Squeak by Example. Andrew P. Black Stéphane Ducasse Oscar Nierstrasz Damien Pollet. with Damien Cassou and Marcus Denker. Version of - PDF

Squeak by Example Andrew P. Black Stéphane Ducasse Oscar Nierstrasz Damien Pollet with Damien Cassou and Marcus Denker Version of ii This book is available as a free download from SqueakByExample.org,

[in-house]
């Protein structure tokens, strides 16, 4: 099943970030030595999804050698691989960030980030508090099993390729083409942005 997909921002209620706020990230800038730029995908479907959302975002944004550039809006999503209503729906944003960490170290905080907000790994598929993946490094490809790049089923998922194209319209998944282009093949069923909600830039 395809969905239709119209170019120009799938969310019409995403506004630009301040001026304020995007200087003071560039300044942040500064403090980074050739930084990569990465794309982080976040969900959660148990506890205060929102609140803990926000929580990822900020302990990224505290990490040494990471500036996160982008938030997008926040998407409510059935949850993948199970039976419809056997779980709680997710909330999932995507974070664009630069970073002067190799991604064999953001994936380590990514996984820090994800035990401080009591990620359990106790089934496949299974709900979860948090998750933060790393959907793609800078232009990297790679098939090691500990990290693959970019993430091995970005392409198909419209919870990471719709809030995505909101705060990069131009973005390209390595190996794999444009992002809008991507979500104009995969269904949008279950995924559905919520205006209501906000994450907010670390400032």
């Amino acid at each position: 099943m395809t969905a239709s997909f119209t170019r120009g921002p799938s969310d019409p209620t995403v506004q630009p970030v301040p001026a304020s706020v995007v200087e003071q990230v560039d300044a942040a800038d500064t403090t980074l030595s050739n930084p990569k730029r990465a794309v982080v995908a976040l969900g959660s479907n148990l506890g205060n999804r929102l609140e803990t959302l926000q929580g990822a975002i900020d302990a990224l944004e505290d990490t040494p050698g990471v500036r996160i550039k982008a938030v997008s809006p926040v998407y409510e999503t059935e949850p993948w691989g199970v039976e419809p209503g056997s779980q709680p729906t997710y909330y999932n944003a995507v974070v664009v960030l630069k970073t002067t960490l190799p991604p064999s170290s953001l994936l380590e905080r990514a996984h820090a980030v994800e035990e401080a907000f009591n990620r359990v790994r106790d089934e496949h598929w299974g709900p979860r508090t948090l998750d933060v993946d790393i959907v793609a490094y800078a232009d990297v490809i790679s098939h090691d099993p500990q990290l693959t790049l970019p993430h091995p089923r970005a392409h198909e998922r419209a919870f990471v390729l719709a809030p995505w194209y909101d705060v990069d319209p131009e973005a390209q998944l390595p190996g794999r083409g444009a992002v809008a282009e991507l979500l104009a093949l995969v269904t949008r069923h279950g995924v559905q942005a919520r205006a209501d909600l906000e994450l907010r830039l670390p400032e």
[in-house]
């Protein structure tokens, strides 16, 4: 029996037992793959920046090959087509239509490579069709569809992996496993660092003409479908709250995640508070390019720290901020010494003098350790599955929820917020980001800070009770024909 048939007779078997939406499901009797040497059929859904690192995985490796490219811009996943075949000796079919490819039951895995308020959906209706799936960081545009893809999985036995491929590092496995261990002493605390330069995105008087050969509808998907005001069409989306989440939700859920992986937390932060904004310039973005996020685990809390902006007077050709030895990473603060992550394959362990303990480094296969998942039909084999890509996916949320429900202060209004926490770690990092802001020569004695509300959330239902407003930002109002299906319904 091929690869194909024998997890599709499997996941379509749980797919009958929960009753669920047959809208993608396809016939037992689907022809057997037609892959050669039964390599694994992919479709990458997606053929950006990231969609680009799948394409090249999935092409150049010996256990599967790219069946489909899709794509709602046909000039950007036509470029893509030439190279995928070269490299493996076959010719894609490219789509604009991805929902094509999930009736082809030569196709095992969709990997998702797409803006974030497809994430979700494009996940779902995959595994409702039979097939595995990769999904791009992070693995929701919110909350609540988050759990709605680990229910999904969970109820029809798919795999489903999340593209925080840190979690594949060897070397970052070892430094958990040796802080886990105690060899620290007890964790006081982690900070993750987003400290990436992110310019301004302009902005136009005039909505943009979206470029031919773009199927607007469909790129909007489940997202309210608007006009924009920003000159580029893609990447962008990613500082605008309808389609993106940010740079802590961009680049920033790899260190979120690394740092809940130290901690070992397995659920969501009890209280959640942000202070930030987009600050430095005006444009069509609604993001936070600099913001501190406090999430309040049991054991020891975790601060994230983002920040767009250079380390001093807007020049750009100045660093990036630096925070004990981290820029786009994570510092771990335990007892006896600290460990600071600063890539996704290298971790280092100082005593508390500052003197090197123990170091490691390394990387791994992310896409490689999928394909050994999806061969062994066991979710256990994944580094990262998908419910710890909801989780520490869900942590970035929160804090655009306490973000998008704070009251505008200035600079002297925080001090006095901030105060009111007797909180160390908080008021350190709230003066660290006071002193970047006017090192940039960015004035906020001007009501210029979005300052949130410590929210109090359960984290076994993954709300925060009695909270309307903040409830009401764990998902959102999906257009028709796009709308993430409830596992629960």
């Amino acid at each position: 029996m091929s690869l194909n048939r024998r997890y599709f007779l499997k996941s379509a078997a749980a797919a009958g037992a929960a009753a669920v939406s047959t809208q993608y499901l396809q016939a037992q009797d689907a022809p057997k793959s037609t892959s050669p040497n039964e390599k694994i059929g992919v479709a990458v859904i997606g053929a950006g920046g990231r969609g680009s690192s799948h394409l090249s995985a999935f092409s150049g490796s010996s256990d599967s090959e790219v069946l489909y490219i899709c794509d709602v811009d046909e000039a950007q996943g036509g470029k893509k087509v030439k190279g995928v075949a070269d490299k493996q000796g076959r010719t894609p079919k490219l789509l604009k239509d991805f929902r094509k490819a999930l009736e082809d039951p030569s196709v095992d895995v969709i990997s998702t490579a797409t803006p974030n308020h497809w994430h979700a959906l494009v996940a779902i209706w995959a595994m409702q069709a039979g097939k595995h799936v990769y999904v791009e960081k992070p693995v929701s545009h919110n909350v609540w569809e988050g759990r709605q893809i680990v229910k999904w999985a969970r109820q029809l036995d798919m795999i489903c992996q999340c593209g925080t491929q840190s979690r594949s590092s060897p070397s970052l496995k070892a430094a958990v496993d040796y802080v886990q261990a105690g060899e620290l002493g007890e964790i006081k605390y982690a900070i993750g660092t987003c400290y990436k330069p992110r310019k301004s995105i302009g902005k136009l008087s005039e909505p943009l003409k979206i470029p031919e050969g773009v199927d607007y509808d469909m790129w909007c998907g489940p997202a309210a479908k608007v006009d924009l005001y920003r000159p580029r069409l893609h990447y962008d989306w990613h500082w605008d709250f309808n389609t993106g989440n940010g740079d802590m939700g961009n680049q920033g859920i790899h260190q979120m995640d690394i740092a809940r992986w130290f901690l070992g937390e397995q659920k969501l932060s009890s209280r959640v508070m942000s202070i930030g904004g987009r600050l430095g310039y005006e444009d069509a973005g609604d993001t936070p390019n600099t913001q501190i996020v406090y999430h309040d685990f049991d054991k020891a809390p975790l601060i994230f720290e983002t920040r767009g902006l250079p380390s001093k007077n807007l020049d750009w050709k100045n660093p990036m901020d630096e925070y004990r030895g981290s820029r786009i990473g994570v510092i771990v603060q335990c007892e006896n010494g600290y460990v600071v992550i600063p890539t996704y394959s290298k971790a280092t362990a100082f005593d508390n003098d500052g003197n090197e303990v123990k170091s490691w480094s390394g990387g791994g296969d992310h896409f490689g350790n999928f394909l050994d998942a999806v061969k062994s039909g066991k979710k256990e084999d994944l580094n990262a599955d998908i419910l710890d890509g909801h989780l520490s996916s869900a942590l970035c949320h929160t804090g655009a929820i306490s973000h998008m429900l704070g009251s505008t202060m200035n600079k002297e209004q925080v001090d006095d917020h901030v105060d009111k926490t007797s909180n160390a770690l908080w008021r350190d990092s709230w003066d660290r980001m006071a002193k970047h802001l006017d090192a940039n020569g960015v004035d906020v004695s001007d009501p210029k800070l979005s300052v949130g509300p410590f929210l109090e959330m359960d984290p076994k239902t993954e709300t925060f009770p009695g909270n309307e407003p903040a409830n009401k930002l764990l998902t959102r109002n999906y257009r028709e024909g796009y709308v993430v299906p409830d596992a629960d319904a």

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Squeak by Example Andrew P. Black Stéphane Ducasse Oscar Nierstrasz Damien Pollet with Damien Cassou and Marcus Denker Version of ii This book is available as a free download from SqueakByExample.org, hosted by the Institute of Computer Science and Applied Mathematics of the University of Bern, Switzerland. Copyright 2007, 2008, 2009 by Andrew P. Black, Stéphane Ducasse, Oscar Nierstrasz and Damien Pollet. The contents of this book are protected under Creative Commons Attribution-ShareAlike 3.0 Unported license. You are free: to Share to copy, distribute and transmit the work to Remix to adapt the work Under the following conditions: Attribution. You must attribute the work in the manner specified by the author or licensor (but not in any way that suggests that they endorse you or your use of the work). Share Alike. If you alter, transform, or build upon this work, you may distribute the resulting work only under the same, similar or a compatible license. For any reuse or distribution, you must make clear to others the license terms of this work. The best way to do this is with a link to this web page: creativecommons.org/ licenses/by-sa/3.0/ Any of the above conditions can be waived if you get permission from the copyright holder. Nothing in this license impairs or restricts the author s moral rights. Your fair dealing and other rights are in no way affected by the above. This is a human-readable summary of the Legal Code (the full license): creativecommons.org/licenses/by-sa/3.0/legalcode Published by Square Bracket Associates, Switzerland. SquareBracketAssociates.org ISBN First Edition, September, Revised editions with corrections, March 2008, May 2008, September 2009. Contents Preface ix I Getting Started 1 A quick tour of Squeak Getting started The World menu Saving, quitting and restarting a Squeak session Workspaces and Transcripts Keyboard shortcuts SqueakMap The System Browser Finding classes Finding methods Defining a new method Chapter summary A first application The Quinto game Creating a new class Category Defining the class SBECell Adding methods to a class Inspecting an object Defining the class SBEGame iv Contents 2.7 Organizing methods into protocols Let s try our code Saving and sharing Smalltalk code Chapter summary Syntax in a nutshell Syntactic elements Pseudo-variables Message sends Method syntax Block syntax Conditionals and loops in a nutshell Primitives and pragmas Chapter summary Understanding message syntax Identifying messages Three kinds of messages Message composition Hints for identifying keyword messages Expression sequences Cascaded messages Chapter summary II Developing in Squeak 5 The Smalltalk object model The rules of the model Everything is an Object Every object is an instance of a class Every class has a superclass Everything happens by message sending Method lookup follows the inheritance chain Shared variables v 5.8 Chapter summary The Squeak programming environment Overview The System Browser Monticello The Inspector and the Explorer The Debugger The Process Browser Finding methods Change sets and the Change Sorter The File List Browser In Smalltalk, you can t lose code Chapter summary SUnit Introduction Why testing is important What makes a good test? SUnit by example The SUnit cook book The SUnit framework Advanced features of SUnit The implementation of SUnit Some advice on testing Chapter summary Basic Classes Object Numbers Characters Strings Booleans Chapter summary vi Contents 9 Collections Introduction The varieties of collections Implementations of collections Examples of key classes Collection iterators Some hints for using collections Chapter summary Streams Two sequences of elements Streams vs. collections Streaming over collections Using streams for file access Chapter summary Morphic The history of Morphic Manipulating morphs Composing morphs Creating and drawing your own morphs Interaction and animation Interactors Drag-and-drop A complete example More about the canvas Chapter summary III Advanced Squeak 12 Classes and metaclasses Rules for classes and metaclasses Revisiting the Smalltalk object model Every class is an instance of a metaclass vii 12.4 The metaclass hierarchy parallels the class hierarchy Every metaclass Inherits from Class and Behavior Every metaclass is an instance of Metaclass The metaclass of Metaclass is an Instance of Metaclass Chapter summary IV Appendices A Frequently Asked Questions 271 A.1 Getting started A.2 Collections A.3 Browsing the system A.4 Using Monticello and SqueakSource A.5 Tools A.6 Regular expressions and parsing Bibliography 277 Index 278 Preface What is Squeak? Squeak is a modern, open source, fully-featured implementation of the Smalltalk programming language and environment. Squeak is highly portable even its virtual machine is written entirely in Smalltalk, making it easy to debug, analyze, and change. Squeak is the vehicle for a wide range of innovative projects from multimedia applications and educational platforms to commercial web development environments. Who should read this book? This book presents the various aspects of Squeak, starting with the basics, and proceeding to more advanced topics. This book will not teach you how to program. The reader should have some familiarity with programming languages. Some background with object-oriented programming would be helpful. This book will introduce the Squeak programming environment, the language and the associated tools. You will be exposed to common idioms and practices, but the focus is on the technology, not on object-oriented design. Wherever possible, we will show you lots of examples. (We have been inspired by Alec Sharp s excellent book on Smalltalk 1.) There are numerous other books on Smalltalk freely available on the web but none of these focuses specifically on Squeak. See for example: stephane.ducasse.free.fr/freebooks.html 1 Alec Sharp, Smalltalk by Example. McGraw-Hill, 1997 URL: FreeBooks/ByExample/. x Preface A word of advice Do not be frustrated by parts of Smalltalk that you do not immediately understand. You do not have to know everything! Alan Knight expresses this principle as follows 2 : Try not to care. Beginning Smalltalk programmers often have trouble because they think they need to understand all the details of how a thing works before they can use it. This means it takes quite a while before they can master Transcript show: 'Hello World'. One of the great leaps in OO is to be able to answer the question How does this work? with I don t care. An open book This book is an open book in the following senses: The content of this book is released under the Creative Commons Attribution-ShareAlike (by-sa) license. In short, you are allowed to freely share and adapt this book, as long as you respect the conditions of the license available at the following URL: creativecommons.org/ licenses/by-sa/3.0/. This book just describes the core of Squeak. Ideally we would like to encourage others to contribute chapters on the parts of Squeak that we have not described. If you would like to participate in this effort, please contact us. We would like to see this book grow! For more details, visit the book s web site, SqueakByExample.org, hosted by the Institute of Computer Science and Applied Mathematics of the University of Bern, Switzerland. The Squeak community The Squeak community is friendly and active. Here is a short list of resources that you may find useful: 2 xi is the main web site of Squeak. (Do not confuse it with which is dedicated to the etoy environment built on top of Squeak but whose audience is elementary school teachers.) is the equivalent of SourceForge for Squeak projects. wiki.squeak.org/squeak is a wiki with up-to-date information about Squeak. About mailing-lists. There are a lot of mailing-lists and sometimes they can be just a little bit too active. If you do not want to get flooded by mail but would still like to participate we suggest you to use news.gmane.org or to browse the lists. You can find the complete list of Squeak mailing-lists at lists. squeakfoundation.org/mailman/listinfo. Note that Squeak-dev refers to the developers mailing-list, which can be browsed here: news.gmane.org/gmane.comp.lang.smalltalk.squeak.general Newbies refers to a friendly mailing-list for beginners where any question can be asked: news.gmane.org/gmane.comp.lang.smalltalk.squeak.beginners (There is so much to learn that we are all beginners in some aspect of Squeak!) IRC. Have a question that you need answered quickly? Would you like to meet with other squeakers around the world? A great place to participate in longer-term discussions is the IRC channel on the #squeak channel at irc.freenode.net. Stop by and say Hi! Other sites. There are several websites supporting the Squeak community today in various ways. Here are some of them: people.squeakfoundation.org is the site of SqueakPeople, which is a kind of advogato.org for squeakers. It offers articles, diaries and an interesting trust metric system. planet.squeak.org is the site of PlanetSqueak which is an RSS aggregator. It is good place to get a flood of squeaky things. This includes the latest blog entries from developers and others who have an interest in Squeak. xii Preface is a site that tracks Squeak users around the world. Examples and exercises We make use of two special conventions in this book. We have tried to provide as many examples as possible. In particular, there are many examples that show a fragment of code which can be evaluated. We use the symbol to indicate the result that you obtain when you select an expression and print it : if you select 3+4 and 'print it', you will see 7 In case you want to play in Squeak with these code snippets, you can download a plain text file with all the example code from the book s web site: SqueakByExample.org. The second convention that we use is to display the icon when there is something for you to do: Go ahead and read the next chapter! to indicate Acknowledgments We would like to thank Hilaire Fernandes and Serge Stinckwich who allowed us to translate parts of their columns on Smalltalk, and Damien Cassou for contributing the chapter on streams. We also thank Tim Rowledge for the use of the Squeak logo, and Frederica Nierstrasz for the original cover art. We especially thank Lukas Renggli and Orla Greevy for their comments on drafts of the first release. We thank the University of Bern, Switzerland, for graciously supporting this open-source project and for hosting the web site of this book. We also thank the Squeak community for their enthusiastic support of this project, and for informing us of the errors found in the first edition of this book. Finally we thank the team that developed Squeak in the first place for making this amazing development environment available to us. Part I Getting Started Chapter 1 A quick tour of Squeak In this chapter we will give you a high-level tour of Squeak to help you get comfortable with the environment. There will be plenty of opportunities to try things out, so it would be a good idea if you have a computer handy when you read this chapter. We will use this icon: to mark places in the text where you should try something out in Squeak. In particular, you will fire up Squeak, learn about the different ways of interacting with the system, and discover some of the basic tools. You will also learn how to define a new method, create an object and send it messages. 1.1 Getting started Squeak is available as a free download from There are three parts that you will need to download, consisting of four files (see Figure 1.1). Virtual Machine Shared Sources User specific system files Figure 1.1: The Squeak download files. 1. The virtual machine (VM) is the only part of the system that is different for each operating system and processor. Pre-compiled virtual 4 A quick tour of Squeak machines are available for all the major computing environments. In Figure 1.1 we see the VM for the Mac is called Squeak beta1U.app. 2. The sources file contains the source code for all of the parts of Squeak that don t change very frequently. In Figure 1.1 it is called SqueakV39.sources. Note that the file SqueakV39.sources is only for versions 3.9 and later of Squeak. For earlier versions, use a sources file corresponding to the main version e.g., SqueakV3.sources for versions of Squeak from 3.0 up to The current system image is a snapshot of a running Squeak system, frozen in time. It consists of two files: an.image file, which contains the state of all of the objects in the system (including classes and methods, since they are objects too), and a.changes file, which contains a log of all of the changes to the source code of the system. In Figure 1.1, we see that we have grabbed the Squeak3.9-final-7067 image and changes files. Actually, we will use a slightly different image in this book. Download and install Squeak on your computer. We recommend that you use the image provided on the Squeak by Example web page. 1 Most of the introductory material in this book will work with any version, so if you already have one installed, you may as well continue to use it. However, if you notice differences between the appearance or behaviour of your system and what is described here, do not be surprised. On the other hand, if you are about to download Squeak for the first time, you may as well grab the Squeak by Example image. As you work in Squeak, the image and changes files are modified, so you need to make sure that they are writable. Always keep these two files together. Never edit them directly with a text editor, as Squeak uses them to store the objects you work with and to log the changes you make to the source code. It is a good idea to keep a backup copy of the downloaded image and changes files so you can always start from a fresh image and reload your code. The sources file and the VM can be read-only they can be shared between different users. All of these files can be placed in the same directory, but it is also possible to put the Virtual Machine and sources file in separate directory where everyone has access to them. Do whatever works best for your style of working and your operating system. Launching. To start Squeak, do whatever your operating system expects: drag the.image file onto the icon of the virtual machine, or double-click the 1 Visit and look for Download Squeak in the sidebar. Getting started 5 Figure 1.2: A fresh SqueakByExample.org image..image file, or at the command line type the name of the virtual machine followed by the path to the.image file. (When you have multiple VMs installed on your machine the operating system may not automatically pick the right one; in this case it is safer to drag and drop the image onto the virtual machine, or to use the command line.) Once Squeak is running, you should see a single large window, possibly containing some open workspace windows (see Figure 1.2), and it s not obvious how to proceed! You will notice that there is no menu bar, or at least not a useful one. Instead, Squeak makes heavy use of context-dependent pop-up menus. Start Squeak. You can dismiss any open workspaces by clicking on the X in the top left corner of the workspace window. You can collapse the windows (so that they can be expanded again later) by clicking on the in the top-right corner. First Interaction. in Figure 1.3 (a). A good place to get started is the world menu shown 6 A quick tour of Squeak Click with the mouse on the background of the main window to show the world menu, then choose open... workspace to create a new workspace. (a) The menu world (b) The menu contextual (c) The morphic halo Figure 1.3: The world menu (brought up by the red mouse button), a contextual menu (yellow mouse button), and a morphic halo (blue mouse button). Squeak was originally designed for a computer with a three button mouse. If your mouse has fewer than three buttons, you will have to press extra keys while clicking the mouse to simulate the extra buttons. A two-button mouse works quite well with Squeak, but if you have only a single-button mouse, you should seriously consider buying a two-button mouse with a clickable scroll wheel: it will make working with Squeak much more pleasant. Squeak avoids terms like left mouse click because different computers, mice, keyboards and personal configurations mean that different users will need to press different physical buttons to achieve the same effect. Instead, the mouse buttons are labeled with colors. The mouse button that you pressed to get the World menu is called the red button; it is most often used for selecting items in lists, selecting text, and selecting menu items. When you start using Squeak, it can be surprisingly helpful to actually label your mouse, as shown in Figure Figure 1.4: The author s mouse. Clicking the scroll wheel activates the blue button. 2 We will avoid the term red-click and use click instead, since this is the default. The World menu 7 The yellow button is the next most used button; it is used to bring up a contextual menu, that is, a menu that offers different sets of actions depending on where the mouse is pointing; see Figure 1.3 (b). Type Time now in the workspace. workspace. Select print it. Now click the yellow button in the Finally, there is the blue button, which is used to activate the morphic halo, an array of handles that are used to perform operations on the on-screen objects themselves, such as rotating them or resizing them; see Figure 1.3 (c). If you let the mouse linger over a handle, a help balloon will explain its function. Click the blue button on the workspace. Grab the left corner and drag it to rotate the workspace. handle near the bottom We recommend that right-handed people configure their mouse to put the red button on the left side of their mouse, the yellow button on the right, and use a clickable scroll wheel, if one is available, for the blue button. If you don t have a clickable scroll wheel, then you can get the Morphic halo by holding down the alt or option key while clicking the red button. If you are using a Macintosh without a second mouse button, you can simulate one by holding down the key while clicking the mouse. However, if you are going to be using Squeak at all often, we recommend investing in a mouse with at least two buttons. You can configure your mouse to work the way you want by using the preferences of your operating system and mouse driver. Squeak has some preferences for customising the mouse and the meta keys on your keyboard. You can find the preference browser in the open item of the World menu. In the preference browser, the general category contains an option swapmousebuttons that switches the yellow and blue functions (see Figure 1.5). The keyboard category has options to duplicate the various command keys. Open the preference browser and find the swapmousebuttons option using the search box. 1.2 The World menu Click again on the Squeak background. You will see the World menu again. Most Squeak menus are not modal; you can leave them on the screen for as long as you wish by clicking the 8 A quick tour of Squeak Figure 1.5: The Preference Browser. push pin icon in the top-right corner. Do this. Also, notice that menus appear when you click the mouse, but do not disappear when you release it; they stay visible until you make a selection, or until you click outside of the menu. You can even move the menu around by grabbing its title bar. The world menu provides you a simple means to access many of the tools that Squeak offers. Have a closer look at the world open... menu. You will see a list of several of the core tools in Squeak, including the system browser (one of many available class browsers) and the workspace. We will encounter most of them in the coming chapters. Saving, quitting and restarting a Squeak session 9 Figure 1.6: The open... dialogue of the world